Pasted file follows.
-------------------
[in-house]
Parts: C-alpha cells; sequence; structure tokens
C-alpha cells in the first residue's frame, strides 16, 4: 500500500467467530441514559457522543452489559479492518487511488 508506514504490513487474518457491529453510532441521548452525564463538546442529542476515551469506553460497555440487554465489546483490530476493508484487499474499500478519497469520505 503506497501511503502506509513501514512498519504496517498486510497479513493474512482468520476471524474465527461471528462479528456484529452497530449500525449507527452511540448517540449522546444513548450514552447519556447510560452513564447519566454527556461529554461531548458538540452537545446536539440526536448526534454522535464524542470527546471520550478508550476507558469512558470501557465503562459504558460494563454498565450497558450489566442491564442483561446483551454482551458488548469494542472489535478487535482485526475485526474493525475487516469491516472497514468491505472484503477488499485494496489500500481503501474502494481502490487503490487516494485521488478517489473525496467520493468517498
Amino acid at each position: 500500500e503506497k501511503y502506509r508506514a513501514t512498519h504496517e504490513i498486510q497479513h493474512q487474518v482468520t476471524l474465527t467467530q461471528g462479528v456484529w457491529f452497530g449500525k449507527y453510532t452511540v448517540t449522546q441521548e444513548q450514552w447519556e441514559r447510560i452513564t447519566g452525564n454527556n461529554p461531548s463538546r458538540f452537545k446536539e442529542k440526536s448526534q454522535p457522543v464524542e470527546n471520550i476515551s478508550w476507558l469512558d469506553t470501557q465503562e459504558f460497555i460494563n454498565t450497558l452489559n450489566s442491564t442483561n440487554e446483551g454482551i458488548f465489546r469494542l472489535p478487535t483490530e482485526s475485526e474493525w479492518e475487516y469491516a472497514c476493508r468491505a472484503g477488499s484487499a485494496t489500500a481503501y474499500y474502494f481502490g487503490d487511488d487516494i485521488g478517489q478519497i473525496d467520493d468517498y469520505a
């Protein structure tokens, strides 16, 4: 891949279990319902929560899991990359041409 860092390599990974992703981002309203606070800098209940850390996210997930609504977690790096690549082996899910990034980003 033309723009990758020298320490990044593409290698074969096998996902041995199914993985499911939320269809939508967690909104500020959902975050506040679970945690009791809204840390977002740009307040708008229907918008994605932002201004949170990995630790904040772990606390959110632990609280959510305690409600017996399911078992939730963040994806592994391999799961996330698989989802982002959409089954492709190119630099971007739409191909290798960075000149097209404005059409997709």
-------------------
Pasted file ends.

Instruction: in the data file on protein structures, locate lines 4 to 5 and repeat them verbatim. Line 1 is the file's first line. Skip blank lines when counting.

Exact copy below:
Amino acid at each position: 500500500e503506497k501511503y502506509r508506514a513501514t512498519h504496517e504490513i498486510q497479513h493474512q487474518v482468520t476471524l474465527t467467530q461471528g462479528v456484529w457491529f452497530g449500525k449507527y453510532t452511540v448517540t449522546q441521548e444513548q450514552w447519556e441514559r447510560i452513564t447519566g452525564n454527556n461529554p461531548s463538546r458538540f452537545k446536539e442529542k440526536s448526534q454522535p457522543v464524542e470527546n471520550i476515551s478508550w476507558l469512558d469506553t470501557q465503562e459504558f460497555i460494563n454498565t450497558l452489559n450489566s442491564t442483561n440487554e446483551g454482551i458488548f465489546r469494542l472489535p478487535t483490530e482485526s475485526e474493525w479492518e475487516y469491516a472497514c476493508r468491505a472484503g477488499s484487499a485494496t489500500a481503501y474499500y474502494f481502490g487503490d487511488d487516494i485521488g478517489q478519497i473525496d467520493d468517498y469520505a
């Protein structure tokens, strides 16, 4: 891949279990319902929560899991990359041409 860092390599990974992703981002309203606070800098209940850390996210997930609504977690790096690549082996899910990034980003 033309723009990758020298320490990044593409290698074969096998996902041995199914993985499911939320269809939508967690909104500020959902975050506040679970945690009791809204840390977002740009307040708008229907918008994605932002201004949170990995630790904040772990606390959110632990609280959510305690409600017996399911078992939730963040994806592994391999799961996330698989989802982002959409089954492709190119630099971007739409191909290798960075000149097209404005059409997709």